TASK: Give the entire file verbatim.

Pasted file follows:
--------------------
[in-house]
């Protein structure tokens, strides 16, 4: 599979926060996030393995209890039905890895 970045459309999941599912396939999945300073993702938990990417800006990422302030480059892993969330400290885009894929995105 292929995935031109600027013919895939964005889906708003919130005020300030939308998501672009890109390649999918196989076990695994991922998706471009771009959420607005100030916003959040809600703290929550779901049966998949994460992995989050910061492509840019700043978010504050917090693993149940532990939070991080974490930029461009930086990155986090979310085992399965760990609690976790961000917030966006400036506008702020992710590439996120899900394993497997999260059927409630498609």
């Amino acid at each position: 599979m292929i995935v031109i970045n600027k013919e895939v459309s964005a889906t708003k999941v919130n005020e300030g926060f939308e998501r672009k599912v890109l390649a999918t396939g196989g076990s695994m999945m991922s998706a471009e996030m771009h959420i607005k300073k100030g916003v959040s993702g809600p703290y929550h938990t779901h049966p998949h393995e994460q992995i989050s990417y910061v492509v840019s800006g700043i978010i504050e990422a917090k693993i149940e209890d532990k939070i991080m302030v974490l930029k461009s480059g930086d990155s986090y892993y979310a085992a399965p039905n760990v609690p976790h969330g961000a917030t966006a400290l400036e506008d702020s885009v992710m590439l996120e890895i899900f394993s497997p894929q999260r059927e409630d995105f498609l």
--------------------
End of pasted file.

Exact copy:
[in-house]
């Protein structure tokens, strides 16, 4: 599979926060996030393995209890039905890895 970045459309999941599912396939999945300073993702938990990417800006990422302030480059892993969330400290885009894929995105 292929995935031109600027013919895939964005889906708003919130005020300030939308998501672009890109390649999918196989076990695994991922998706471009771009959420607005100030916003959040809600703290929550779901049966998949994460992995989050910061492509840019700043978010504050917090693993149940532990939070991080974490930029461009930086990155986090979310085992399965760990609690976790961000917030966006400036506008702020992710590439996120899900394993497997999260059927409630498609």
């Amino acid at each position: 599979m292929i995935v031109i970045n600027k013919e895939v459309s964005a889906t708003k999941v919130n005020e300030g926060f939308e998501r672009k599912v890109l390649a999918t396939g196989g076990s695994m999945m991922s998706a471009e996030m771009h959420i607005k300073k100030g916003v959040s993702g809600p703290y929550h938990t779901h049966p998949h393995e994460q992995i989050s990417y910061v492509v840019s800006g700043i978010i504050e990422a917090k693993i149940e209890d532990k939070i991080m302030v974490l930029k461009s480059g930086d990155s986090y892993y979310a085992a399965p039905n760990v609690p976790h969330g961000a917030t966006a400290l400036e506008d702020s885009v992710m590439l996120e890895i899900f394993s497997p894929q999260r059927e409630d995105f498609l």